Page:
« Reply #9 on: January 17, 2019, 12:09:44 pm »
While it wasn't spelt out specifically by Mark in his original post you are powering either a DC motor which on startup draws a lot more than it's running current or a solenoid type which is a very peaky load. DC motor, 5A switchmode and Chinese totals in being to close to the limit IMO for the above unit.

Saving a few $$ in particular where you are getting paid to do it is likely to come back and bite you on the bum.
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Offline fsr

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Re: Using a diode to drop voltage
« Reply #10 on: January 17, 2019, 12:11:34 pm »
I'm curious: why was the car converted to 8v? I've never heared about a car with an 8v battery.
 

Online Zero999

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Re: Using a diode to drop voltage
« Reply #11 on: January 17, 2019, 11:11:37 pm »
Have you looked into a 12V pump and a boost converter?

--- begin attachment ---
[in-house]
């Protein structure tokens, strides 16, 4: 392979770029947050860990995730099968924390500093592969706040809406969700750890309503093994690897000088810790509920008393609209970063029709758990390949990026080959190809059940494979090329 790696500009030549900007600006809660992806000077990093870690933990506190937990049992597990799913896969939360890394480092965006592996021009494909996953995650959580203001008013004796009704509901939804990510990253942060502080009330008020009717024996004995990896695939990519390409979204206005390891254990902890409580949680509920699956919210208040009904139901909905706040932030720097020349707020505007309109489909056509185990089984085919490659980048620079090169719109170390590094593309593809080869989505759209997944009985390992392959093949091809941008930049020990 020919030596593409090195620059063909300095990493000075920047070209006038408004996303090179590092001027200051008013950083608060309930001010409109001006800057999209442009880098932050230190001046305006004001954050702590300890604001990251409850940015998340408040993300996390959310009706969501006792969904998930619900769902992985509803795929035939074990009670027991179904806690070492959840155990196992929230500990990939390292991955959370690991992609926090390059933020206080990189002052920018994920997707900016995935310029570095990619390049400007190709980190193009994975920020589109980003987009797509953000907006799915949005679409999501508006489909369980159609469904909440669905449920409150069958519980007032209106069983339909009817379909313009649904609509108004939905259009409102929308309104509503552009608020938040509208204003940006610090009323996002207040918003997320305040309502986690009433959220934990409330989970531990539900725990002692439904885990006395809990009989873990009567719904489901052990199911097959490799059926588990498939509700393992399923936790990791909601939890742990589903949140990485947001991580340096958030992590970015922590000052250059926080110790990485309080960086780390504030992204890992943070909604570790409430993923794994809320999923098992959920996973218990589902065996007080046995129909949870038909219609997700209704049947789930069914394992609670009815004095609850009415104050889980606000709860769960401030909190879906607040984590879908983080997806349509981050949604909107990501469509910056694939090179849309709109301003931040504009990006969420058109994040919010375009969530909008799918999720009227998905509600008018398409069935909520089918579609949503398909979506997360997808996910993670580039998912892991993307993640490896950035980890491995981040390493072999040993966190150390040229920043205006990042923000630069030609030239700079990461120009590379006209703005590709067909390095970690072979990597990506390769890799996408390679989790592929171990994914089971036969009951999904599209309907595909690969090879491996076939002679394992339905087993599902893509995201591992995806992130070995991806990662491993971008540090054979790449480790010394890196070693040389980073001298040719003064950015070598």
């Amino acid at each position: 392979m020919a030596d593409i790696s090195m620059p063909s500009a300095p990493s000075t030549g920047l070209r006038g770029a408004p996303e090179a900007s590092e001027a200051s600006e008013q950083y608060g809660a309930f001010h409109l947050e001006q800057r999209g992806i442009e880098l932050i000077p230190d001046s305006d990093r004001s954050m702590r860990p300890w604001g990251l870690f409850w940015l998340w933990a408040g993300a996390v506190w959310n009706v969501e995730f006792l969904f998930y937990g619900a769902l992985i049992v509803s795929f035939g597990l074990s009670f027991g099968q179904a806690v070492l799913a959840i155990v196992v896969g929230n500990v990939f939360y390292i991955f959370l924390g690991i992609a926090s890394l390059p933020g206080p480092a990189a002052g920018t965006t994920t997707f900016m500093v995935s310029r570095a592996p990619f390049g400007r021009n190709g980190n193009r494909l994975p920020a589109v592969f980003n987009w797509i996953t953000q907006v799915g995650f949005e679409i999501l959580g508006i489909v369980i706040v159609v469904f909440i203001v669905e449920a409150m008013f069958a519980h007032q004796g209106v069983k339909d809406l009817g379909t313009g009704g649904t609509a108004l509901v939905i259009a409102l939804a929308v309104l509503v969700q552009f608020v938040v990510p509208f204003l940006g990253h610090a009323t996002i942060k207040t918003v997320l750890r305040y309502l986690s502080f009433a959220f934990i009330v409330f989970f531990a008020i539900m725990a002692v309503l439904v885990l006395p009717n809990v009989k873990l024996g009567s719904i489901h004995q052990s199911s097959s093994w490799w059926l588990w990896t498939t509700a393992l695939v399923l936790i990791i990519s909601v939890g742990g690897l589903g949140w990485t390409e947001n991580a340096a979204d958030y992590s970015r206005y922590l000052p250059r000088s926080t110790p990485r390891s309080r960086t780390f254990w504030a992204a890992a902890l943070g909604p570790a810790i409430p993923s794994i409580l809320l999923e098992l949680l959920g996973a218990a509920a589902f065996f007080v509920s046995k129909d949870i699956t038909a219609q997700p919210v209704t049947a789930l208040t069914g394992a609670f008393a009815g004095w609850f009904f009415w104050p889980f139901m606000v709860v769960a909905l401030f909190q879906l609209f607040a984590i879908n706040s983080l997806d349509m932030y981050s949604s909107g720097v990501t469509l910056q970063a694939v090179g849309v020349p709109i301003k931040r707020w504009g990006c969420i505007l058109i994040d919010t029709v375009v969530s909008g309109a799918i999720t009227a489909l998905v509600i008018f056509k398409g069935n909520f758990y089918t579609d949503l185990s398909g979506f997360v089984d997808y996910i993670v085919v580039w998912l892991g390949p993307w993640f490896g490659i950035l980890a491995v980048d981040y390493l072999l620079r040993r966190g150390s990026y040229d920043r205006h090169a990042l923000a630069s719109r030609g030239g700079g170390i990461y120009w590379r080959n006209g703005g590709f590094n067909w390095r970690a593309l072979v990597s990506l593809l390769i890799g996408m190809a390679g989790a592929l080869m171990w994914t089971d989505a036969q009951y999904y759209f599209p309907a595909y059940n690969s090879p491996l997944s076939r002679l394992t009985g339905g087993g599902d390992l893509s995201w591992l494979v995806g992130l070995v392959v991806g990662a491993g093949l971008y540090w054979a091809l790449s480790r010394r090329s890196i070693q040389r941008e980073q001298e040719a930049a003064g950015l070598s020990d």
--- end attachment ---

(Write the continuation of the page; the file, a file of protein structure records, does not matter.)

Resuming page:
Online GeorgeOfTheJungle

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Re: Using a diode to drop voltage
« Reply #12 on: January 18, 2019, 12:13:31 am »
I'd wire it in series with the headlight bulbs, the only problem is it won't work with the headlight on.

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Offline wraper

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Re: Using a diode to drop voltage
« Reply #13 on: January 18, 2019, 12:29:29 am »
 

Offline mariush

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Re: Using a diode to drop voltage
« Reply #14 on: January 18, 2019, 12:51:44 am »